The Fall of the Wall

The Fall of the Wall


The fall of the communist government in neighboring Poland’s 1989 Polish legislative election in June played a role in the fall of the Berlin Wall. Also in June 1989 the Hungarian government began dismantling the electrified fence along its border with Austria (with Western TV crews present), and then, in September, more than 13,000 East German tourists escaped through Hungary to Austria. This set up a chain of events. The Hungarians prevented many more East Germans from crossing the border and returned them to Budapest. These East Germans flooded the West German embassy and refused to return to East Germany.
St. Nicholas Church in Leipzig has become a symbol of the reunification of Germany.

The East German government responded by disallowing any further travel to Hungary, but allowed those already there to return to East Germany. This triggered similar events in neighboring Czechoslovakia. This time, however, the East German authorities allowed people to leave, provided that they did so by train through East Germany. This was followed by mass demonstrations within East Germany itself. Despite the policy of state atheism in East Germany, Christian pastor Christian Führer regularly met with his congregation at Leipzig’s St. Nicholas Church for prayer since 1982. Over the next seven years, the Church grew, despite authorities barricading the streets leading to it, and after church services, peaceful candlelit marches took place. The secret police issued death threats and even attacked some of the marchers, but the crowd still continued to gather. Protest demonstrations spread throughout East Germany in September 1989. Initially, protesters were mostly people wanting to leave to the West, chanting “Wir wollen raus!” (“We want out!”). Then protestors began to chant “Wir bleiben hier!” (“We are staying here!”). This was the start of what East Germans generally call the “Peaceful Revolution” of late 1989. The protest demonstrations grew considerably by early November. The movement neared its height on 4 November, when half a million people gathered to demand political change, at the Alexanderplatz demonstration, East Berlin’s large public square and transportation hub.[108] On 9 October 1989, the police and army units were given permission to use force against those assembled, but this did not deter the church service and march from taking place, which gathered 70,000 people.[105][106] Many of those people started to cross into West Berlin,[citation needed] without a shot being fired.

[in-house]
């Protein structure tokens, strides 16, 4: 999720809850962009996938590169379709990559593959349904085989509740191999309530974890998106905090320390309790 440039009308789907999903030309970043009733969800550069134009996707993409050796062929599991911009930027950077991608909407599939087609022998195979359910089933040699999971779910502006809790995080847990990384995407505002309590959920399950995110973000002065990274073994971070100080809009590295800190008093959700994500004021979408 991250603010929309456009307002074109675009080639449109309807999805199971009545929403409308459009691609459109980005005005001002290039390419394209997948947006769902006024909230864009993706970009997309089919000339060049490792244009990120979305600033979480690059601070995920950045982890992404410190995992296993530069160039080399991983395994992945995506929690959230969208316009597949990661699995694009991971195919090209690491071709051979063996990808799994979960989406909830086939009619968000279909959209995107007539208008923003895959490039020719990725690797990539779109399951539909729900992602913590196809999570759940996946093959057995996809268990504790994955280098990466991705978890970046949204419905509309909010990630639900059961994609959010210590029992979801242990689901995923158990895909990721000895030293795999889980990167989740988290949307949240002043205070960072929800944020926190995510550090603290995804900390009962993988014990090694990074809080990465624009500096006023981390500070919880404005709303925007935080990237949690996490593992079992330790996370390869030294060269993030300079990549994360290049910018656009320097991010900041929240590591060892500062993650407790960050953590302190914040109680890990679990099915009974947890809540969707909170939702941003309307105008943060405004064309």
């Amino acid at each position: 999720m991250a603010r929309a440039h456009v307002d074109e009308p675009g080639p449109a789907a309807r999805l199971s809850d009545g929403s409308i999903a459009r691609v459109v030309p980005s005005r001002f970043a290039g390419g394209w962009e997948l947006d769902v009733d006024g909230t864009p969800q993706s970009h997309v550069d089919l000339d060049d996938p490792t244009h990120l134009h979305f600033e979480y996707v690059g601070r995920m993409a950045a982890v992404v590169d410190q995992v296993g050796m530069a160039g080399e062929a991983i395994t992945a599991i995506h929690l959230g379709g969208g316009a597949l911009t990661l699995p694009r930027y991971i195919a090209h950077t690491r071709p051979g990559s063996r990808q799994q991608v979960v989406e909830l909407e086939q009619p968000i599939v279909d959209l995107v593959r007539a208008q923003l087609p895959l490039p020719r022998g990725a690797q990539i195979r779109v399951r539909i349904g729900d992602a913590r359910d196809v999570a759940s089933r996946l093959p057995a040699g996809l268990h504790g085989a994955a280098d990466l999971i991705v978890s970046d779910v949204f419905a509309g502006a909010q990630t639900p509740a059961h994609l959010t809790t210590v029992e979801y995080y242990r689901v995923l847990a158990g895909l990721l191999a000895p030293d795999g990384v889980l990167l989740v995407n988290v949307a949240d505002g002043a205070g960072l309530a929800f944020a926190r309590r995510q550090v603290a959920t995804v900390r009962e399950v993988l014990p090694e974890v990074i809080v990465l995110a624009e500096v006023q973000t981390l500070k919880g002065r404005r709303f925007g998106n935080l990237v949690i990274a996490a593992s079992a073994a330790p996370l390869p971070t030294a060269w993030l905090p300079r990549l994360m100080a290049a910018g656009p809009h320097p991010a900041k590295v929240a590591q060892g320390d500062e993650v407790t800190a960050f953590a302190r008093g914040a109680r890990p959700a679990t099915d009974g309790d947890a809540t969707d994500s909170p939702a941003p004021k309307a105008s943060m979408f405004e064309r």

The longtime leader of East Germany, Erich Honecker, resigned on 18 October 1989 and was replaced by Egon Krenz that day. Honecker had predicted in January of that year that the Wall would stand for 50 or 100 more years if the conditions that had caused its construction did not change.